Perhaps not coincidentally, the real breakthrough as a composer, came in solitude. Around the age of 20, while still living in Calgary, Davachi worked at a museum for musical instruments where she worked as a docent of sorts, offering tours to people who’d come through. Many of the instruments were keyboard based, so she had a natural affinity for them, and her duties entailed explaining the history and how they worked before playing them for guests. But in Calgary’s harsh winters, she didn’t get many visitors, so she had a lot of time there to herself, getting to know every inch of the instruments—from acoustic instruments that many people don’t have access to like harpsichords and organs to rare synthesizers. All this learning linked the two eras of her childhood musical fascinations, providing the basis for her own efforts as a musician. “To me there was no break [between] music from 1700 and music from 1970,” she says. “It was different iterations of the same idea.”
Soon, Davachi sought about making music that reflected that continuum. Drawing on instruments from all over that time span, as well as embracing more recent innovations (she’s most often utilized her computer as a recording and editing hub), she’s discovered a workflow that allows her to make special pieces extremely fast. She’s released at least 10 album-length recordings since 2013, and Gave In Rest is actually her second LP this year , following the similarly dispositioned Let Night Come on Bells End the Day. Each record is distinct from the last—her pieces are often made as explorations of specific instruments— but they’re linked in their gentle, ebbing approach, uniting the physicality of the classical music she grew up studying with the inherent quietude of the traditions of drone and ambient music. There is direction and intentionality, the records always feel plotted, but the gestures are slow—like you’re walking through knee-deep snow to get to your destination.
Davachi says that her prolificness likely stems from her ability to access so many different instruments. “I think because I’ve had a lot of exposure to different instruments there’s a more of a wealth of sound possibilities,” she says. “I’ll do a piece for violin and that has such a specific way of articulating itself and a specific timbre, and that’s so different from the voice. Or organ. When I go to different instruments it’s like starting from scratch in a way.”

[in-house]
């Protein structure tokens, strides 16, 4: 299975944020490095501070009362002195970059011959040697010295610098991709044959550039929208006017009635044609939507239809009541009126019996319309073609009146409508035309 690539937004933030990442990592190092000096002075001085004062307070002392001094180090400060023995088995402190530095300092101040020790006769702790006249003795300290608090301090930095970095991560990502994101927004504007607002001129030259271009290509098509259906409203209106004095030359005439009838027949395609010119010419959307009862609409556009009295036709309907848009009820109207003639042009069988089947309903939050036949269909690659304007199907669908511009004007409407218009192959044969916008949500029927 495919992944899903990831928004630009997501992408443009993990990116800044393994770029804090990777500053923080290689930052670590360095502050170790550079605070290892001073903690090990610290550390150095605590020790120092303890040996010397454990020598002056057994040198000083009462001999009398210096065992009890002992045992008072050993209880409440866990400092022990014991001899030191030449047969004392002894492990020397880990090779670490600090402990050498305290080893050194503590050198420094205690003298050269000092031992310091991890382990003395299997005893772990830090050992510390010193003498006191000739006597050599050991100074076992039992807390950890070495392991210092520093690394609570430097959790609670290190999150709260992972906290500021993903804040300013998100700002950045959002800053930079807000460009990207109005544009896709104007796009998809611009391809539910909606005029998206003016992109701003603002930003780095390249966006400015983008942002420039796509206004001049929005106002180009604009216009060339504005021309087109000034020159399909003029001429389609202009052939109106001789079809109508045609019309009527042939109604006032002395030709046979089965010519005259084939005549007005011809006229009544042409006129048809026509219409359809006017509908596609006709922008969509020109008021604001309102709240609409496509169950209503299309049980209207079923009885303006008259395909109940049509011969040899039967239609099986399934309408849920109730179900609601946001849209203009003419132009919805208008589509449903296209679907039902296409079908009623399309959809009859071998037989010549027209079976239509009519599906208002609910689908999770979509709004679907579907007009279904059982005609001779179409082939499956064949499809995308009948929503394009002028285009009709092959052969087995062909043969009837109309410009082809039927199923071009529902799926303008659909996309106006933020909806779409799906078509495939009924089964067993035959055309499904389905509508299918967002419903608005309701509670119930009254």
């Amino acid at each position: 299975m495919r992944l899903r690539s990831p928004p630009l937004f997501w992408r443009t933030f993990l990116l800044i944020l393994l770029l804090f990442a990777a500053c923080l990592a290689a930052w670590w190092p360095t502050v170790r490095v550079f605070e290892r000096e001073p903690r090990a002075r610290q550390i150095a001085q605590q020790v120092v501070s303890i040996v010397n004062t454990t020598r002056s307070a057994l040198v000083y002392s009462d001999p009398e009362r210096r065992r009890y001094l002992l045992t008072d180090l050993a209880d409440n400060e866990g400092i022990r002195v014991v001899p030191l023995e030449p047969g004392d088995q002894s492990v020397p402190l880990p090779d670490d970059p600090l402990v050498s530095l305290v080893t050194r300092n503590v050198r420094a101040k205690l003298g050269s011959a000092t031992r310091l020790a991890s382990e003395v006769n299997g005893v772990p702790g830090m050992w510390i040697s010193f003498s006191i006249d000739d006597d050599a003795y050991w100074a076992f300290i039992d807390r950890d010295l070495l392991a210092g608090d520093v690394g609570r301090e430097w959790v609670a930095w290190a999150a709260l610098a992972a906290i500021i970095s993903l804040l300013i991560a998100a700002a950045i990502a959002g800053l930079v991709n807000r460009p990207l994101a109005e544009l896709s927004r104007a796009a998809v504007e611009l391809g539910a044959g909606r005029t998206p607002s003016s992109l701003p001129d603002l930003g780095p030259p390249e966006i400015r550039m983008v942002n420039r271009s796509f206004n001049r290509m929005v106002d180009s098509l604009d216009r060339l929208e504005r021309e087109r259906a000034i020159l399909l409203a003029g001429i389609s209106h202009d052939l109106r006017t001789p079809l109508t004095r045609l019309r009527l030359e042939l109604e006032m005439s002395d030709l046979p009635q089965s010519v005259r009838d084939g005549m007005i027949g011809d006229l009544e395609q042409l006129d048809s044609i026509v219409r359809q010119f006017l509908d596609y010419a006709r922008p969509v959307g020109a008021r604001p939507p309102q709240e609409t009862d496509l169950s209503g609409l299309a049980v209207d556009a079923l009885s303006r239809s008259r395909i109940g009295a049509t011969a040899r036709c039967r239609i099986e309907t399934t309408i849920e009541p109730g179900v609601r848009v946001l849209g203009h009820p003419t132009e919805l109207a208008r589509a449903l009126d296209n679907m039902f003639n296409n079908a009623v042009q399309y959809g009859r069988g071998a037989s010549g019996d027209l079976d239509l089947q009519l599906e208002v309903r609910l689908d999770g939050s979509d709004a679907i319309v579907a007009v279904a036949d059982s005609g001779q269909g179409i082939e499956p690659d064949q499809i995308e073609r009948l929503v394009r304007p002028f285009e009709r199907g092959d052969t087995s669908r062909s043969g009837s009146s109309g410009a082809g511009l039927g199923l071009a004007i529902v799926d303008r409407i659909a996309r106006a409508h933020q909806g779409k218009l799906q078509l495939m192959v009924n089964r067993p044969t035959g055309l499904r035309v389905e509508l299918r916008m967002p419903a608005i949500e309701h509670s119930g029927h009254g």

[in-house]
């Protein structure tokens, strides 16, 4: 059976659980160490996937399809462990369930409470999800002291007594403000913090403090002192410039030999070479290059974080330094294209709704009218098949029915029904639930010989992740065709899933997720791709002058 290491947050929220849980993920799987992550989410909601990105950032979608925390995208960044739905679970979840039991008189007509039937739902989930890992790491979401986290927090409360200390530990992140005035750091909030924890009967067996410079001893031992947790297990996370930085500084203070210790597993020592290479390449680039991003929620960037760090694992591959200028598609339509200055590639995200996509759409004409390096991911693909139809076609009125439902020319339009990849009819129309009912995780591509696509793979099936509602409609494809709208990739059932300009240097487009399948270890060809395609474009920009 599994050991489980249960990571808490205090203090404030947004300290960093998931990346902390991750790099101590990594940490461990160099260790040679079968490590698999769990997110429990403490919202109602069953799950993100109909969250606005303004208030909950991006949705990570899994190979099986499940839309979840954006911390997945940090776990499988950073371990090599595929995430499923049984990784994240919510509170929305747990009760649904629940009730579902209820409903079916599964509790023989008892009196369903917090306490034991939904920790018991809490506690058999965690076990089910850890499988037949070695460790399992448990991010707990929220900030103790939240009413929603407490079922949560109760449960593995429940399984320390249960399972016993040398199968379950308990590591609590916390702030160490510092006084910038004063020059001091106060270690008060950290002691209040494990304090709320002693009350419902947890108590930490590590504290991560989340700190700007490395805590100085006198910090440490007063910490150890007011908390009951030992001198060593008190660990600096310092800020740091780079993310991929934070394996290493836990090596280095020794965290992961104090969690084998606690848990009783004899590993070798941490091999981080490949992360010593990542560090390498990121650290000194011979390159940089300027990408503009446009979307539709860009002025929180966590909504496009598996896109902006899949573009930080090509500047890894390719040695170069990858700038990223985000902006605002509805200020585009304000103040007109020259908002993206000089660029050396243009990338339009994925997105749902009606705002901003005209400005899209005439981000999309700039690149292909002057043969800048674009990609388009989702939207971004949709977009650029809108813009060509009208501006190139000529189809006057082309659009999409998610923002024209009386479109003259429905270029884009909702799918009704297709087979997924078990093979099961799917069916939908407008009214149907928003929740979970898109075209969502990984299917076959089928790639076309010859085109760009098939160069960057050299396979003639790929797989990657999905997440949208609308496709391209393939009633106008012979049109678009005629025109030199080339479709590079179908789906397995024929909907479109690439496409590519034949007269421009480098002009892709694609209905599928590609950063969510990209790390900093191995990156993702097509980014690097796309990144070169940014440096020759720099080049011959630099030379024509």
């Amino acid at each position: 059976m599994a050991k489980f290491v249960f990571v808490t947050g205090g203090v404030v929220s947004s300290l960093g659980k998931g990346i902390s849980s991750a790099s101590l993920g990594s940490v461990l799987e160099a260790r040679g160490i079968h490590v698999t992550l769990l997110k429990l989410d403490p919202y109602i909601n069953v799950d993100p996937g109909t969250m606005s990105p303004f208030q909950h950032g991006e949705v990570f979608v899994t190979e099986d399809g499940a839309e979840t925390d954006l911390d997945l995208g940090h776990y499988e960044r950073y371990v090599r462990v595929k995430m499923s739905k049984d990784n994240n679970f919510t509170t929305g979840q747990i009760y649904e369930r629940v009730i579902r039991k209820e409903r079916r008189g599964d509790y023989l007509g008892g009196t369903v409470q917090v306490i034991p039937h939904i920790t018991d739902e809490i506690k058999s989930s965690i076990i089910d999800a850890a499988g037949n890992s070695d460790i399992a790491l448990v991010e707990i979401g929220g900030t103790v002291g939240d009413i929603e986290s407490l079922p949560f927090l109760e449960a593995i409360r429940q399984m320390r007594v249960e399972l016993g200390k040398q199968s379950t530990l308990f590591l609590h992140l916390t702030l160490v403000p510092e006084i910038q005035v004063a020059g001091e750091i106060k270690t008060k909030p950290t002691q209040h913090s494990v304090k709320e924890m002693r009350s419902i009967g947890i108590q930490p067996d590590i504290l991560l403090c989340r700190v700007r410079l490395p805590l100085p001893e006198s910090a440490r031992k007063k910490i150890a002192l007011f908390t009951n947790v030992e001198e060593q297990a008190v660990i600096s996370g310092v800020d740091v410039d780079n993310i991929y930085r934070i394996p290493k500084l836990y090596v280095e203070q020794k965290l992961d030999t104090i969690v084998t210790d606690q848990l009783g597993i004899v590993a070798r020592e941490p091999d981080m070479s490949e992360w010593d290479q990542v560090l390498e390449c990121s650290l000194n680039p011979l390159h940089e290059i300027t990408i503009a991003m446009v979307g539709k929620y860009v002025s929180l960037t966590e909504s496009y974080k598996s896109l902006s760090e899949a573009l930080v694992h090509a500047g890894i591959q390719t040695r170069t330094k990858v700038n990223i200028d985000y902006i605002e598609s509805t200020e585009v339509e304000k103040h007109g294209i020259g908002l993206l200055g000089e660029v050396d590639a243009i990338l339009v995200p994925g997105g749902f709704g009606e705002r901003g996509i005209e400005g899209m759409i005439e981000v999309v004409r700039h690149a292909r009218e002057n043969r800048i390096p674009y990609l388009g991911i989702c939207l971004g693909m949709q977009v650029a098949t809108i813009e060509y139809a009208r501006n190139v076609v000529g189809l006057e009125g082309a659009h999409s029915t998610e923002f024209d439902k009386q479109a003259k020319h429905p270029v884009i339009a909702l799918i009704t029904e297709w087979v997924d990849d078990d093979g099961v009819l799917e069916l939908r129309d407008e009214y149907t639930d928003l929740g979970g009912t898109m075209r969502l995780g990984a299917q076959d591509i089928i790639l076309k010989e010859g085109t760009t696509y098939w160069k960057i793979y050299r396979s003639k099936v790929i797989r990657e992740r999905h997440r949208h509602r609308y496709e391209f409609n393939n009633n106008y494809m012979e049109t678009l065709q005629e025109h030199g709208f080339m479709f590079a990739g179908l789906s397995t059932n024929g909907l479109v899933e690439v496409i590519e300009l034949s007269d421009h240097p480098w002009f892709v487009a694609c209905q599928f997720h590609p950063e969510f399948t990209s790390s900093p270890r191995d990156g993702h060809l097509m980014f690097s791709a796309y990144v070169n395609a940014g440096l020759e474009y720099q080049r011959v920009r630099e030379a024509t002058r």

You can hear this approach at work on Gave In Rest. Though she composed the majority of it sitting at a piano, per a press release—that sort of training dies hard—the work is lent so much color by the multitude of instruments that stream in and out of each creeping track. Strings and organs provide the basis for many of the pieces, swooping and swooning in these long, cinematic gasps. But utilizes a lot of different tricks. “Evensong.” premiering here today, appends these distant moans to a simple piano figure, which ultimately billows into a distant organ drone, finding stillness somewhere in the midst of its meandering movements.
The record is only seven tracks long, none of which stretch to the epic lengths you might expect of an ambient record with just a handful of pieces. But it’s an interesting gesture for exactly that reason, something small, but powerful—slow, but never crushingly so. In it I hear solitude, as monochromatic drones tend to evoke, but there’s an uplift to it—something hopeful embedded in the flourishes allowed by the joyful flitting between instruments. Davachi explains that in it she feels “distance,” the sound of her new city creeping in, her natural homebody tendencies expressing themselves in the sonic character of the record. But it’s not an uncomfortable feeling, it’s seclusion that allows for growth—the simple quiet of a new day, staring out a window, or a friday night where you’ve chosen to stay in and put on a record.
It’s the sound of a space you’ve eked out for yourself, an oasis in a wild world. Davachi, in just a few words, explains it well, both the sound of a record and a whole ethos for living that justifies it. “It’s aloneness,” she says “But not loneliness.”
Gave In Rest is out September 14 on Ba Da Bing, and it’s available to pre-order now. You can listen to “Evensong” up above.
This article originally appeared on Noisey US.